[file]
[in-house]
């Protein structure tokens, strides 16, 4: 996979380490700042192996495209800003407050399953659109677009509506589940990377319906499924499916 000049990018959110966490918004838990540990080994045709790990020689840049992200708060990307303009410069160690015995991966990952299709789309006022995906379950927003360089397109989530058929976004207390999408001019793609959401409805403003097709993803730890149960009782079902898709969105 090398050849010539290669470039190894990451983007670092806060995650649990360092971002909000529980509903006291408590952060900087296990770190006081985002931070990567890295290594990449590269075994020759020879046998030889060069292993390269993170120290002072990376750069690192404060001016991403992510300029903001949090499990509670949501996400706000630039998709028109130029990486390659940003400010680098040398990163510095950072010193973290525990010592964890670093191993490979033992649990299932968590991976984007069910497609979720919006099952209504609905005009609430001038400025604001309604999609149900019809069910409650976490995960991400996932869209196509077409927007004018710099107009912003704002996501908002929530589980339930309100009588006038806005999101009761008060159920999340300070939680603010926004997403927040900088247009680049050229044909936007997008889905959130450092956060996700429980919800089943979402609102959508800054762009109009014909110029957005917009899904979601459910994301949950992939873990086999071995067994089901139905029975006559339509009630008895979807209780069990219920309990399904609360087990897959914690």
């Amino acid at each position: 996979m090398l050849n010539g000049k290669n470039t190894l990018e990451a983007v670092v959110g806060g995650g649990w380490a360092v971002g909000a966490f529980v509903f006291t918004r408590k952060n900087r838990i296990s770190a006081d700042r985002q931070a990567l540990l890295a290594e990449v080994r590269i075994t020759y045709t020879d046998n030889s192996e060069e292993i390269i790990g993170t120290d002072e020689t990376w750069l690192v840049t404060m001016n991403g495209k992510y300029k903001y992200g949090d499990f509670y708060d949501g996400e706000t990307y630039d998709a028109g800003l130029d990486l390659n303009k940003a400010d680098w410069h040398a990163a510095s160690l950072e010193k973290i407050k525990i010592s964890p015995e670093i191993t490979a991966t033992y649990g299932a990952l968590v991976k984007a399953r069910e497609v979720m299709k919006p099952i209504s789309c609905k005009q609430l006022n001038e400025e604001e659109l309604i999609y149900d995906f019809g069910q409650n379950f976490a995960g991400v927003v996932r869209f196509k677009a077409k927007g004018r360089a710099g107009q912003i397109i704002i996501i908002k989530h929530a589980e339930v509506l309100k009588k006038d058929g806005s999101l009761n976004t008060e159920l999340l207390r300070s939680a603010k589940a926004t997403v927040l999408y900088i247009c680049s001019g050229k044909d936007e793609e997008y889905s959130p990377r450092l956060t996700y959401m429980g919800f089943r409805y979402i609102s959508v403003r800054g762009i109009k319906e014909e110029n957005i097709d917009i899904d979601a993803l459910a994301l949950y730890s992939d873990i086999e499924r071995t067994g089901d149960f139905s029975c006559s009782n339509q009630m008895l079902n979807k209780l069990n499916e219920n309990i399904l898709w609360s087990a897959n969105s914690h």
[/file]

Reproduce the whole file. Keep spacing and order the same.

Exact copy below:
[in-house]
């Protein structure tokens, strides 16, 4: 996979380490700042192996495209800003407050399953659109677009509506589940990377319906499924499916 000049990018959110966490918004838990540990080994045709790990020689840049992200708060990307303009410069160690015995991966990952299709789309006022995906379950927003360089397109989530058929976004207390999408001019793609959401409805403003097709993803730890149960009782079902898709969105 090398050849010539290669470039190894990451983007670092806060995650649990360092971002909000529980509903006291408590952060900087296990770190006081985002931070990567890295290594990449590269075994020759020879046998030889060069292993390269993170120290002072990376750069690192404060001016991403992510300029903001949090499990509670949501996400706000630039998709028109130029990486390659940003400010680098040398990163510095950072010193973290525990010592964890670093191993490979033992649990299932968590991976984007069910497609979720919006099952209504609905005009609430001038400025604001309604999609149900019809069910409650976490995960991400996932869209196509077409927007004018710099107009912003704002996501908002929530589980339930309100009588006038806005999101009761008060159920999340300070939680603010926004997403927040900088247009680049050229044909936007997008889905959130450092956060996700429980919800089943979402609102959508800054762009109009014909110029957005917009899904979601459910994301949950992939873990086999071995067994089901139905029975006559339509009630008895979807209780069990219920309990399904609360087990897959914690």
């Amino acid at each position: 996979m090398l050849n010539g000049k290669n470039t190894l990018e990451a983007v670092v959110g806060g995650g649990w380490a360092v971002g909000a966490f529980v509903f006291t918004r408590k952060n900087r838990i296990s770190a006081d700042r985002q931070a990567l540990l890295a290594e990449v080994r590269i075994t020759y045709t020879d046998n030889s192996e060069e292993i390269i790990g993170t120290d002072e020689t990376w750069l690192v840049t404060m001016n991403g495209k992510y300029k903001y992200g949090d499990f509670y708060d949501g996400e706000t990307y630039d998709a028109g800003l130029d990486l390659n303009k940003a400010d680098w410069h040398a990163a510095s160690l950072e010193k973290i407050k525990i010592s964890p015995e670093i191993t490979a991966t033992y649990g299932a990952l968590v991976k984007a399953r069910e497609v979720m299709k919006p099952i209504s789309c609905k005009q609430l006022n001038e400025e604001e659109l309604i999609y149900d995906f019809g069910q409650n379950f976490a995960g991400v927003v996932r869209f196509k677009a077409k927007g004018r360089a710099g107009q912003i397109i704002i996501i908002k989530h929530a589980e339930v509506l309100k009588k006038d058929g806005s999101l009761n976004t008060e159920l999340l207390r300070s939680a603010k589940a926004t997403v927040l999408y900088i247009c680049s001019g050229k044909d936007e793609e997008y889905s959130p990377r450092l956060t996700y959401m429980g919800f089943r409805y979402i609102s959508v403003r800054g762009i109009k319906e014909e110029n957005i097709d917009i899904d979601a993803l459910a994301l949950y730890s992939d873990i086999e499924r071995t067994g089901d149960f139905s029975c006559s009782n339509q009630m008895l079902n979807k209780l069990n499916e219920n309990i399904l898709w609360s087990a897959n969105s914690h």